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mallard duckling with cottonwood seeds

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older mallard ducklings

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wood duck ducklings

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older wood duck ducklings

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older goslings

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why goslings can’t fly- look at the size of their wings

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starling nestlings

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starlings bathing on golden lady statue

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nest in Osaka Garden

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house wren parent

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house wren fledgling

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western painted turtle

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great blue heron

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great blue heron with 3 juvenile black-crowned night herons

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adult black-crowned night heron

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great egret

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fledgling barn swallows

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fledgling barn swallows

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monarch on milkweed in mini-garden near parking lot at 53rd and Dorchester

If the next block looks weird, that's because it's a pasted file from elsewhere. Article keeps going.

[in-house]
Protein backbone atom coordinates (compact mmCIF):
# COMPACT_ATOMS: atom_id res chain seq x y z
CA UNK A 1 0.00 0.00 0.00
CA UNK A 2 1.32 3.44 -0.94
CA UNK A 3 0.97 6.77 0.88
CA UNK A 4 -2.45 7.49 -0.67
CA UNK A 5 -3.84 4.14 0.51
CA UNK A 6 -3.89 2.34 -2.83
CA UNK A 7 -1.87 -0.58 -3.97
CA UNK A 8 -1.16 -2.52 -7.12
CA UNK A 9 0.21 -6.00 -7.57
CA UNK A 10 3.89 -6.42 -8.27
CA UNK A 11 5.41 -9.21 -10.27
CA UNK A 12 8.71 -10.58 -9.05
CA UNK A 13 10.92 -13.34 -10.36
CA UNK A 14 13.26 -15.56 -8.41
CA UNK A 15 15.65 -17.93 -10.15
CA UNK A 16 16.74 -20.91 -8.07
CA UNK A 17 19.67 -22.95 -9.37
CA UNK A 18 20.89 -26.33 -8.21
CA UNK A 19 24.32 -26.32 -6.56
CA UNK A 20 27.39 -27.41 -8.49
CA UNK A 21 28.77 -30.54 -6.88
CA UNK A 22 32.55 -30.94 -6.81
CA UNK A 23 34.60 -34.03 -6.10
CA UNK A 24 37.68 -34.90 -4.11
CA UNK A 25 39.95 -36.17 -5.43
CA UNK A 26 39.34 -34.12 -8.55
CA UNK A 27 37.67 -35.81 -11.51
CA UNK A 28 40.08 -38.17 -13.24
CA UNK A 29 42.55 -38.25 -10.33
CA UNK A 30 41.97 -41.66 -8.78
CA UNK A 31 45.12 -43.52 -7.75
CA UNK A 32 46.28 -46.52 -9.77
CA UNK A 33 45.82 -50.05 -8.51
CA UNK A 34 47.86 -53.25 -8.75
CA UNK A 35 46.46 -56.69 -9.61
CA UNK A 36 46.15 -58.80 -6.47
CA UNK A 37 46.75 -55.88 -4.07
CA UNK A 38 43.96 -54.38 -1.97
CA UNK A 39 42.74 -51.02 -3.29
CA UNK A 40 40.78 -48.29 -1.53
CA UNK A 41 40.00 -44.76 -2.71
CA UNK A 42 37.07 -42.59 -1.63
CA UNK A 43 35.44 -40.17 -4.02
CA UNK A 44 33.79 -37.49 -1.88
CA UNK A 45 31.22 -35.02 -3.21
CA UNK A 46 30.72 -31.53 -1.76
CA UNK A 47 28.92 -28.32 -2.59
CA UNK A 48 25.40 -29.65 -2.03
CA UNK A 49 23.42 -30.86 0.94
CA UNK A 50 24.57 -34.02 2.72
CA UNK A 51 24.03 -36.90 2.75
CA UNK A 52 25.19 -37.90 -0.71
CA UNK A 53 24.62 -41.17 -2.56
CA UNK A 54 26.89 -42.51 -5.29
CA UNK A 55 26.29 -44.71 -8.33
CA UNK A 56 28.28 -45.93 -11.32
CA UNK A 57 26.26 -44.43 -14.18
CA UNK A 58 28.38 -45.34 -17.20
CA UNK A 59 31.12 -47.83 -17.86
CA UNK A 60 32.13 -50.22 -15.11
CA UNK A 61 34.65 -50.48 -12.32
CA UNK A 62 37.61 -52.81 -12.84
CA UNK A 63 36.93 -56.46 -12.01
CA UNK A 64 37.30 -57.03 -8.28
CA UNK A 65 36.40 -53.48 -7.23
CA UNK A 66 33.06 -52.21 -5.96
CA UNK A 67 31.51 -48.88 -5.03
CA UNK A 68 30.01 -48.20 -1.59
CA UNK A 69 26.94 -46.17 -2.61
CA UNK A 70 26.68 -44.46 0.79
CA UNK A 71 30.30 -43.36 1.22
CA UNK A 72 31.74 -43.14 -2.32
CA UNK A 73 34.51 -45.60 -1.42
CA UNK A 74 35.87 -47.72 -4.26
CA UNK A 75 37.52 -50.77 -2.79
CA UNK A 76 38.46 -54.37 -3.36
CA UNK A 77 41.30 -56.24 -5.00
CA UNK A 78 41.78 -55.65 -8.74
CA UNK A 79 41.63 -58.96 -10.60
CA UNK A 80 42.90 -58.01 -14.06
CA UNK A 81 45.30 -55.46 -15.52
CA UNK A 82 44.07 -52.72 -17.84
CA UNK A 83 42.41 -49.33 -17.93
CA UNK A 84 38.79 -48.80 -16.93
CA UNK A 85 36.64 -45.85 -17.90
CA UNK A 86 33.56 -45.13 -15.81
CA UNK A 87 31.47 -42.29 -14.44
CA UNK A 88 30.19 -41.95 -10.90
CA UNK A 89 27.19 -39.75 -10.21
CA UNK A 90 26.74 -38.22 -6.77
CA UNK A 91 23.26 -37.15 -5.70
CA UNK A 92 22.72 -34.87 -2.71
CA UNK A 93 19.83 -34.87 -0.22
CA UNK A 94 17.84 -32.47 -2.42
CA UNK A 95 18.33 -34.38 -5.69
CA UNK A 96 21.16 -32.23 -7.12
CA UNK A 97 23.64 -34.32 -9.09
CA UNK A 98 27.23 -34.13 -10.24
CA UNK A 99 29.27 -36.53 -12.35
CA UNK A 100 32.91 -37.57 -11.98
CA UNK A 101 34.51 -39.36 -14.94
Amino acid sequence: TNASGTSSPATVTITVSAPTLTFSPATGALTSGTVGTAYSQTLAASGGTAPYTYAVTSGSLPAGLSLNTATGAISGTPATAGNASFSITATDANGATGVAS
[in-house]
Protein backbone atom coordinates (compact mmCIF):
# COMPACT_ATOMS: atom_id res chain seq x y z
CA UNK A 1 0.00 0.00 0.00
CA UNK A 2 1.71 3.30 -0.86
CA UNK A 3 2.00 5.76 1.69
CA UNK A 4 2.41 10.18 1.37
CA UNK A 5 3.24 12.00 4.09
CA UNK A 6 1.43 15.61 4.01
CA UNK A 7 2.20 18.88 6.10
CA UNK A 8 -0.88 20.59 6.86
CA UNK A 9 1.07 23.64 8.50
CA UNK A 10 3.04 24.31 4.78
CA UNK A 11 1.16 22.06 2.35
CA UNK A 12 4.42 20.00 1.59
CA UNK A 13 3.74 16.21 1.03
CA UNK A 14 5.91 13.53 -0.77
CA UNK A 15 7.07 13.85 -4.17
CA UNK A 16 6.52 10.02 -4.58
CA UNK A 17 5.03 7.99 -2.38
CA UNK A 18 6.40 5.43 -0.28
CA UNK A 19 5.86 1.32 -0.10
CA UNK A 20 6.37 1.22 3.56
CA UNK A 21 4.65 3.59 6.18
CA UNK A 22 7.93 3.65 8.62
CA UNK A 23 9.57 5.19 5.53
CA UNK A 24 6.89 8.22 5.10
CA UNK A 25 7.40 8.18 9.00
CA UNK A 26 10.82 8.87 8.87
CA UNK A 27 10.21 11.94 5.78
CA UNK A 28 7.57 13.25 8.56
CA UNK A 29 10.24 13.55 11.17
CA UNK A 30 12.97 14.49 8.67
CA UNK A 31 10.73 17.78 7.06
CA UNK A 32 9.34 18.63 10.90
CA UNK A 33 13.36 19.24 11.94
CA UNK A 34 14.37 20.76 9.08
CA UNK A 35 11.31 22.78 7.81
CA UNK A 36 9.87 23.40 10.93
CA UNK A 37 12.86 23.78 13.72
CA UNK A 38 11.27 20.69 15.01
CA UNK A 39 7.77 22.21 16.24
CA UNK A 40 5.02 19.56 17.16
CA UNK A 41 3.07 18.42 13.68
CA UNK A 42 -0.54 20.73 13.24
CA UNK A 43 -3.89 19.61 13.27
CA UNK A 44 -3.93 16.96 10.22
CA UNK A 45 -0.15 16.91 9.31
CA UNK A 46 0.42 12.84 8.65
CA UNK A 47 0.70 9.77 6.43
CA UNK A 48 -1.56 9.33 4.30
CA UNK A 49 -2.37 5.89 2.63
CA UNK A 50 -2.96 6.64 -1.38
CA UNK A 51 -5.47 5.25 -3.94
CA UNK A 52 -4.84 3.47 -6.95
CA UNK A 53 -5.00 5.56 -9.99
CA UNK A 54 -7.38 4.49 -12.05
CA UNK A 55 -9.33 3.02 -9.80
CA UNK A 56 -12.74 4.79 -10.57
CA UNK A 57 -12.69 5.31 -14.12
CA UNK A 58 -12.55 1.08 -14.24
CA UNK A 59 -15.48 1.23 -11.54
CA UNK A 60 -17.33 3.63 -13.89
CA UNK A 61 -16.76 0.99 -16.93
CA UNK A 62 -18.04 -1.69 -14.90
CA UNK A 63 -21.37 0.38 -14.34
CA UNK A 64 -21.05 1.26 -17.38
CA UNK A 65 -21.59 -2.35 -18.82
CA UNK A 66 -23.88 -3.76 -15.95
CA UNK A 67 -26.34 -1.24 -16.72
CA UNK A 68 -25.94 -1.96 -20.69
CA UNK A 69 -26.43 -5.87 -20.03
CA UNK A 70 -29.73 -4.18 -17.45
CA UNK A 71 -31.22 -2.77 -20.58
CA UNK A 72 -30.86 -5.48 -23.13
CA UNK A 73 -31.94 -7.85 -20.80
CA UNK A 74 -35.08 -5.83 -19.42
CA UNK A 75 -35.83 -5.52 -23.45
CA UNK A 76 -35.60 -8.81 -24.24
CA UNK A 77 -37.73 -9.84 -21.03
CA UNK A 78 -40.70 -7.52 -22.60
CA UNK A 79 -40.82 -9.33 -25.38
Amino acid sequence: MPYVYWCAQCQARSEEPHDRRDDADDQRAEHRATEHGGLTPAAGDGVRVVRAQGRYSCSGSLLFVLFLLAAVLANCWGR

moon watch and new groups (natural areas and dogs) meeting this weekend

New groups forming for people concerned about protecting our natural areas and/or the proliferation of “no dogs allowed” areas
The weather is supposed to be reasonable both nights so we’ll meet at The Point in time to see the moon rise.  Meeting will occur even if it is cloudy.
Saturday February 11 at 6:18   natural areas
Sunday February 12 at 7:23     dogs
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Courting ducks and night camera videos

Most of these photos and videos were taken in Hyde Park (Chicago) during the last couple of weeks.

Even though the groundhog saw his shadow, I’ve seen and heard some signs of spring during the last couple of weeks: chickadees and cardinals singing their spring songs, squirrels mating, and ducks courting in the inner and outer harbor.

Field trip idea:  Go to inner or outer harbor to scout for courting ducks and look for signs of beavers.  To walk around inner harbor:  park on the street just west of Lake Shore Drive at 63rd Street (Hayes) or in the parking lot on the north side of the street.   You can walk over to the outer harbor if you park in the 63rd Street beach parking lot and walk south.

Male and female red-breasted mergansers.  Just the males are doing courting displays in this video.  Females have red heads and more white on their chests.

This is the first video I have where both male and female common goldeneyes are displaying.  After the brown female on the left hand side starts displaying, you can hear some of the beeps that the males make when they throw their heads back

At the beginning you can see this hooded merganser raise his crest and make his white patch bigger.  He then displays to a female mallard who already has a male mallard mate.

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Common goldeneye male courting female common goldeneye.   You couldn’t hear it very well in the video but there is also a beep with this move.    Male and female red-breasted merganser in the background